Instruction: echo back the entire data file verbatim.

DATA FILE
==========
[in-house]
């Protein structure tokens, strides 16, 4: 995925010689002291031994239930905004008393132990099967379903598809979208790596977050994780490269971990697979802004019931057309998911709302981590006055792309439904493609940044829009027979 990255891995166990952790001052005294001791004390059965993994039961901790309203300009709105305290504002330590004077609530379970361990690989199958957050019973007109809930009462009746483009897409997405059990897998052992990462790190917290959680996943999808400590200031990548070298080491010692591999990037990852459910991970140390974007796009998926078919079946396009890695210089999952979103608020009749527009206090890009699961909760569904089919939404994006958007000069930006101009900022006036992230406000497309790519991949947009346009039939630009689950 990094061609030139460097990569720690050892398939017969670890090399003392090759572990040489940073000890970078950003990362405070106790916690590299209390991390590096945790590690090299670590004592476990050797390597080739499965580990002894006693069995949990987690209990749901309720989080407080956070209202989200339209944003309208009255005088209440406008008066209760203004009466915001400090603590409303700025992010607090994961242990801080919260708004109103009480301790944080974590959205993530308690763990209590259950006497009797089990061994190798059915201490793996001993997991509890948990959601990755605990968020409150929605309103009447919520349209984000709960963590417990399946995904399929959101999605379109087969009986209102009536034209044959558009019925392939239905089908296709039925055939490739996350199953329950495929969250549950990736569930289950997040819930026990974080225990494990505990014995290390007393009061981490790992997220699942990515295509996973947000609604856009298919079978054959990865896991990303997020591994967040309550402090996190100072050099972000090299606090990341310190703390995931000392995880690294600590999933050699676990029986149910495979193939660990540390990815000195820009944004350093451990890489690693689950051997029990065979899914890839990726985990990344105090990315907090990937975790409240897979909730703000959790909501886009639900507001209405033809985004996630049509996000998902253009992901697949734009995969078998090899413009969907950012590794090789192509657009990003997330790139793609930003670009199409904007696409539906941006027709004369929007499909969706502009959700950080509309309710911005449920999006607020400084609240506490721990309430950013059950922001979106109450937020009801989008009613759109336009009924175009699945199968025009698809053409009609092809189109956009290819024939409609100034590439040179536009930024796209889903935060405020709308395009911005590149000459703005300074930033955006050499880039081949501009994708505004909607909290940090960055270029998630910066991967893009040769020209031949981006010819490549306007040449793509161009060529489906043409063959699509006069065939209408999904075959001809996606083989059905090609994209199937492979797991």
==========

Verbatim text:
[in-house]
């Protein structure tokens, strides 16, 4: 995925010689002291031994239930905004008393132990099967379903598809979208790596977050994780490269971990697979802004019931057309998911709302981590006055792309439904493609940044829009027979 990255891995166990952790001052005294001791004390059965993994039961901790309203300009709105305290504002330590004077609530379970361990690989199958957050019973007109809930009462009746483009897409997405059990897998052992990462790190917290959680996943999808400590200031990548070298080491010692591999990037990852459910991970140390974007796009998926078919079946396009890695210089999952979103608020009749527009206090890009699961909760569904089919939404994006958007000069930006101009900022006036992230406000497309790519991949947009346009039939630009689950 990094061609030139460097990569720690050892398939017969670890090399003392090759572990040489940073000890970078950003990362405070106790916690590299209390991390590096945790590690090299670590004592476990050797390597080739499965580990002894006693069995949990987690209990749901309720989080407080956070209202989200339209944003309208009255005088209440406008008066209760203004009466915001400090603590409303700025992010607090994961242990801080919260708004109103009480301790944080974590959205993530308690763990209590259950006497009797089990061994190798059915201490793996001993997991509890948990959601990755605990968020409150929605309103009447919520349209984000709960963590417990399946995904399929959101999605379109087969009986209102009536034209044959558009019925392939239905089908296709039925055939490739996350199953329950495929969250549950990736569930289950997040819930026990974080225990494990505990014995290390007393009061981490790992997220699942990515295509996973947000609604856009298919079978054959990865896991990303997020591994967040309550402090996190100072050099972000090299606090990341310190703390995931000392995880690294600590999933050699676990029986149910495979193939660990540390990815000195820009944004350093451990890489690693689950051997029990065979899914890839990726985990990344105090990315907090990937975790409240897979909730703000959790909501886009639900507001209405033809985004996630049509996000998902253009992901697949734009995969078998090899413009969907950012590794090789192509657009990003997330790139793609930003670009199409904007696409539906941006027709004369929007499909969706502009959700950080509309309710911005449920999006607020400084609240506490721990309430950013059950922001979106109450937020009801989008009613759109336009009924175009699945199968025009698809053409009609092809189109956009290819024939409609100034590439040179536009930024796209889903935060405020709308395009911005590149000459703005300074930033955006050499880039081949501009994708505004909607909290940090960055270029998630910066991967893009040769020209031949981006010819490549306007040449793509161009060529489906043409063959699509006069065939209408999904075959001809996606083989059905090609994209199937492979797991």